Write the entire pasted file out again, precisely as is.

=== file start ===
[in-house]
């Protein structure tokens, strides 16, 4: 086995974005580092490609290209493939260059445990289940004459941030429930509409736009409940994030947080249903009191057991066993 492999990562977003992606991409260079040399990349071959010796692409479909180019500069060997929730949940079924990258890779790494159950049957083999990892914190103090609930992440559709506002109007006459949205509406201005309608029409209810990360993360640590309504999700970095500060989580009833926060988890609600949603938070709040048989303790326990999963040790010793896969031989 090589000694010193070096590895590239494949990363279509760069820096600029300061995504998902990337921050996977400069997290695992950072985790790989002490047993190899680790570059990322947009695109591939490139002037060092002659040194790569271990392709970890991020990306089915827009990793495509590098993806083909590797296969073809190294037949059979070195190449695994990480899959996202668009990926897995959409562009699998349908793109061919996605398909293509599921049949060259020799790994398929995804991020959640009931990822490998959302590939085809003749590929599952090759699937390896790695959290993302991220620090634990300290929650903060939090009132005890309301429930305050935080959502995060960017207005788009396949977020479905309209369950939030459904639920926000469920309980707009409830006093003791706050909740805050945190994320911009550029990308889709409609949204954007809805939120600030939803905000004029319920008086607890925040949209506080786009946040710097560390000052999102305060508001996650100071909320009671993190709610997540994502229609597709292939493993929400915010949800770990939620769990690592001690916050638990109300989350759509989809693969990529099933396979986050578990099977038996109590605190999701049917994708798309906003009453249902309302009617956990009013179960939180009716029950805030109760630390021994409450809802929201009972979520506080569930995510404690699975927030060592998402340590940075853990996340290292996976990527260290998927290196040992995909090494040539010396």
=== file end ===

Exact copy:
[in-house]
């Protein structure tokens, strides 16, 4: 086995974005580092490609290209493939260059445990289940004459941030429930509409736009409940994030947080249903009191057991066993 492999990562977003992606991409260079040399990349071959010796692409479909180019500069060997929730949940079924990258890779790494159950049957083999990892914190103090609930992440559709506002109007006459949205509406201005309608029409209810990360993360640590309504999700970095500060989580009833926060988890609600949603938070709040048989303790326990999963040790010793896969031989 090589000694010193070096590895590239494949990363279509760069820096600029300061995504998902990337921050996977400069997290695992950072985790790989002490047993190899680790570059990322947009695109591939490139002037060092002659040194790569271990392709970890991020990306089915827009990793495509590098993806083909590797296969073809190294037949059979070195190449695994990480899959996202668009990926897995959409562009699998349908793109061919996605398909293509599921049949060259020799790994398929995804991020959640009931990822490998959302590939085809003749590929599952090759699937390896790695959290993302991220620090634990300290929650903060939090009132005890309301429930305050935080959502995060960017207005788009396949977020479905309209369950939030459904639920926000469920309980707009409830006093003791706050909740805050945190994320911009550029990308889709409609949204954007809805939120600030939803905000004029319920008086607890925040949209506080786009946040710097560390000052999102305060508001996650100071909320009671993190709610997540994502229609597709292939493993929400915010949800770990939620769990690592001690916050638990109300989350759509989809693969990529099933396979986050578990099977038996109590605190999701049917994708798309906003009453249902309302009617956990009013179960939180009716029950805030109760630390021994409450809802929201009972979520506080569930995510404690699975927030060592998402340590940075853990996340290292996976990527260290998927290196040992995909090494040539010396």